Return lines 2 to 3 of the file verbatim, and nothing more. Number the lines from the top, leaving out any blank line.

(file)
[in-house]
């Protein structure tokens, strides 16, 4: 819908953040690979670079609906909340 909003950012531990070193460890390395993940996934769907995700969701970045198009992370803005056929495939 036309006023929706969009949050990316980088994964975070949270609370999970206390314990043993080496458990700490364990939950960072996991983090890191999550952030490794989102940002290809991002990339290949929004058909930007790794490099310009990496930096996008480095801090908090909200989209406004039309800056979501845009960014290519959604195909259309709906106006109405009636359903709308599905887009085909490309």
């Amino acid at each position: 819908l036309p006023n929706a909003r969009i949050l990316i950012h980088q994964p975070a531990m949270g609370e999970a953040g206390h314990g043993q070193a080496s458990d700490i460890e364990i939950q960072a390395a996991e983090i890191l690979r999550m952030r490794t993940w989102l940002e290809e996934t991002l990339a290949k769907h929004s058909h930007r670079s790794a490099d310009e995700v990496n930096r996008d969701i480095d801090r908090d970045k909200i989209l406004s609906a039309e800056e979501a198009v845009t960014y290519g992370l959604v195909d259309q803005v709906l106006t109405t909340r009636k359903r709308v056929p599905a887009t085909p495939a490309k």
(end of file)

């Protein structure tokens, strides 16, 4: 819908953040690979670079609906909340 909003950012531990070193460890390395993940996934769907995700969701970045198009992370803005056929495939 036309006023929706969009949050990316980088994964975070949270609370999970206390314990043993080496458990700490364990939950960072996991983090890191999550952030490794989102940002290809991002990339290949929004058909930007790794490099310009990496930096996008480095801090908090909200989209406004039309800056979501845009960014290519959604195909259309709906106006109405009636359903709308599905887009085909490309």
């Amino acid at each position: 819908l036309p006023n929706a909003r969009i949050l990316i950012h980088q994964p975070a531990m949270g609370e999970a953040g206390h314990g043993q070193a080496s458990d700490i460890e364990i939950q960072a390395a996991e983090i890191l690979r999550m952030r490794t993940w989102l940002e290809e996934t991002l990339a290949k769907h929004s058909h930007r670079s790794a490099d310009e995700v990496n930096r996008d969701i480095d801090r908090d970045k909200i989209l406004s609906a039309e800056e979501a198009v845009t960014y290519g992370l959604v195909d259309q803005v709906l106006t109405t909340r009636k359903r709308v056929p599905a887009t085909p495939a490309k």